Drive My Car/ドライブ・マイ・カー

Spoiler alert

Rating: 3.5 out of 5.

I went to watch Drive My Car some time ago. I haven’t watched many Japanese films because a lot of Japanese films in the drama genre are very subtle, slow, emotional, and take a lot of energy to digest. Drive My Car is based on Murakami’s book, Men without Women. Murakami used to be one of my favorite writers when I was in school, and for about the same reason, I became not so fond of his books over the years. There are many films based on Murakami’s books, for example, Burning, which is a South Korean adaptation of his book. I love that film, I may write another post about it.

The story started with a couple. The husband, Yūsuke Kafuku(家福悠介) is a stage actor and director, the wife, Oto(音) is a writer, they had a daughter who died when she was four, and Kafuku and Oto tried to cope and get back on their feet. After their daughter died, Oto starts to narrate stories after having sex with Kafuku. She couldn’t remember the stories, so she always asked Kafuku what her story was about the next day and those stories become the materials of her writing. Kafuku found out she had been having sex with others, but he never confront her and pretended as if nothing happened. One day when he returned home, he found her dead because of a brain hemorrhage. That’s the day she wanted to talk to him, and sadly he could never find out what she wanted to talk about.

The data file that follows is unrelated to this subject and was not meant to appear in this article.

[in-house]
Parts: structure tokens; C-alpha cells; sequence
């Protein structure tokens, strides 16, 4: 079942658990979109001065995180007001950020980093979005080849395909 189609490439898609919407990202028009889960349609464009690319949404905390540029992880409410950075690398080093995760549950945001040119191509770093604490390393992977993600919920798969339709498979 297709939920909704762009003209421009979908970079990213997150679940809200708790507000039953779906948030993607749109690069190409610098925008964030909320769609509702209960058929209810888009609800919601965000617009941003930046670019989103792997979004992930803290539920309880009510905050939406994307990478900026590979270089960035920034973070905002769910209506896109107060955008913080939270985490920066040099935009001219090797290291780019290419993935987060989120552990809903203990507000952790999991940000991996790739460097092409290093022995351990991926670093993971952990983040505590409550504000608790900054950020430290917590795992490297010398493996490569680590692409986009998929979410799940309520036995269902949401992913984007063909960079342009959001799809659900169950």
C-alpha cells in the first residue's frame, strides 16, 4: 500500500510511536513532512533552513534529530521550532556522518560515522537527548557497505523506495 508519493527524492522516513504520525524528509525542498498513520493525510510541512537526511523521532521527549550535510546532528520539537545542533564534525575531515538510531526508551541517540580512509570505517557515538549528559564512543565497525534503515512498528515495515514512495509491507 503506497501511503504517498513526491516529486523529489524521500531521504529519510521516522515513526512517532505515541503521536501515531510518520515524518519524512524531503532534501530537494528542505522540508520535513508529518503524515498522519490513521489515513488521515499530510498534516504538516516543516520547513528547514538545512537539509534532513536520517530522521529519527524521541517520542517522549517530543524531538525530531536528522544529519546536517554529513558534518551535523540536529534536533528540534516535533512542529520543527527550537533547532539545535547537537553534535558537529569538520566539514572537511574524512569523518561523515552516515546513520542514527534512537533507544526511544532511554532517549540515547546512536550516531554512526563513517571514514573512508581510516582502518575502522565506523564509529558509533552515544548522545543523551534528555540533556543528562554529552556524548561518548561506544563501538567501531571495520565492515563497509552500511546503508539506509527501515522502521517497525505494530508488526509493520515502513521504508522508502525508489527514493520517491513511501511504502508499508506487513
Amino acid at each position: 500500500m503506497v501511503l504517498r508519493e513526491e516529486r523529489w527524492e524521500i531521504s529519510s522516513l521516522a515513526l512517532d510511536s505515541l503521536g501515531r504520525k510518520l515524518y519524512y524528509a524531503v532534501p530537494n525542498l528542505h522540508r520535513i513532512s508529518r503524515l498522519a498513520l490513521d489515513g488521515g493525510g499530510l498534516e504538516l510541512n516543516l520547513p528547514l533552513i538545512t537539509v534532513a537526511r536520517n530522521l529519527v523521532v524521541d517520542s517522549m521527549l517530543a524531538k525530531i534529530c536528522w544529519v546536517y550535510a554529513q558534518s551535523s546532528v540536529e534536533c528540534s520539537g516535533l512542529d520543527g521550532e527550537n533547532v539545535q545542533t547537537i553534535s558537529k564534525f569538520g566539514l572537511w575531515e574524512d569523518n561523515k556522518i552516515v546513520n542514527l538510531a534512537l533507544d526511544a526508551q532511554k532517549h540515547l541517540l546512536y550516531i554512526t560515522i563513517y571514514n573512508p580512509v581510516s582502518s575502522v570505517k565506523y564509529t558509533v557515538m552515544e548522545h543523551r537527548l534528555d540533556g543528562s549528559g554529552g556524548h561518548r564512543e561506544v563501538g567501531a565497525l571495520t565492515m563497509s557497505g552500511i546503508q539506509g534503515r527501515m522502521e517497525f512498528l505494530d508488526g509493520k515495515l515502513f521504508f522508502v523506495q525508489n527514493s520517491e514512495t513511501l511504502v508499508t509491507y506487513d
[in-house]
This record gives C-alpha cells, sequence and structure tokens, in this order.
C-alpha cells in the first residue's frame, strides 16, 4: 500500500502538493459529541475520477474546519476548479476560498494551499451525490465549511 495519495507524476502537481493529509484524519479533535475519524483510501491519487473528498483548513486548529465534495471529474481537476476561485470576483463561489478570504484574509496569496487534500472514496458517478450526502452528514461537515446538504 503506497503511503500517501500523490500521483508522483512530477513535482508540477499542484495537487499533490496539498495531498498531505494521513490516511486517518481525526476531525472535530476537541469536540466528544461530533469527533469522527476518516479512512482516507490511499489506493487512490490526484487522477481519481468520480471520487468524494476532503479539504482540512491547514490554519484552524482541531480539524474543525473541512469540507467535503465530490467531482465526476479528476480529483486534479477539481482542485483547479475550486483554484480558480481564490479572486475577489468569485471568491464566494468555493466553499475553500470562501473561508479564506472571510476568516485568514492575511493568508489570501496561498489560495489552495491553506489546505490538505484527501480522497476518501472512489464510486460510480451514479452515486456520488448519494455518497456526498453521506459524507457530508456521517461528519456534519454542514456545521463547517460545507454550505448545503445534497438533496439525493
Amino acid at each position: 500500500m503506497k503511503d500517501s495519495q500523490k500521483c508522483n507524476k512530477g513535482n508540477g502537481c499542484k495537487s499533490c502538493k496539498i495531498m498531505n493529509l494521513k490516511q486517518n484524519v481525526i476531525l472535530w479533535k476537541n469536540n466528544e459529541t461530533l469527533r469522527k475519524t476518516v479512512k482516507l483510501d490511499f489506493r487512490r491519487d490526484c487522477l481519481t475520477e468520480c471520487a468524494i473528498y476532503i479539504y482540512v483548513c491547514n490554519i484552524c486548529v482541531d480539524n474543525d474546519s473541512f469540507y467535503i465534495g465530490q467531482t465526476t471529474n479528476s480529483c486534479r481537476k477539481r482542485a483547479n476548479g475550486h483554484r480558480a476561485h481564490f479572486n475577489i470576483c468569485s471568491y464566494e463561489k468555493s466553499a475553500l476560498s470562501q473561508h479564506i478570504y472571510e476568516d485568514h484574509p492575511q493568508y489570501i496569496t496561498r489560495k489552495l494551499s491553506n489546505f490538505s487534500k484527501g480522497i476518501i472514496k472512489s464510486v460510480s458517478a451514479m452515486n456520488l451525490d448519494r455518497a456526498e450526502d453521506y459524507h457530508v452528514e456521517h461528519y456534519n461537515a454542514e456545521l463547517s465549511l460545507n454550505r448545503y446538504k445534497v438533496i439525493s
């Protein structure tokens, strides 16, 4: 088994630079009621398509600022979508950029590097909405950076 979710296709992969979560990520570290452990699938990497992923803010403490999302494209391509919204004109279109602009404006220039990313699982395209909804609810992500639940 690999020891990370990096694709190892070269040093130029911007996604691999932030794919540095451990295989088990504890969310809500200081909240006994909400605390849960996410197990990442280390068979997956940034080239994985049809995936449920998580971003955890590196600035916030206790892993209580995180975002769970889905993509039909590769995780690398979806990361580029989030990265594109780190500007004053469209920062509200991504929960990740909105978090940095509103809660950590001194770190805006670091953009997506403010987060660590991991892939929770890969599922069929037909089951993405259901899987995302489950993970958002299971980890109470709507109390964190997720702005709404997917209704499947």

He continued his life and tried to cope with the fact that she was gone. He got involved with directing the play Uncle Vanya, when he was casting the actors, he saw the young actor Takatsuki(高槻) who used to be one of Oto’s lovers. He cast him for the role of Uncle Vanya. At the same time, he met his new driver, Misaki(みさき), who drove him around every day during the theatre production. And the stories between Kafuku, Takatsuki, and Misaki began.

The story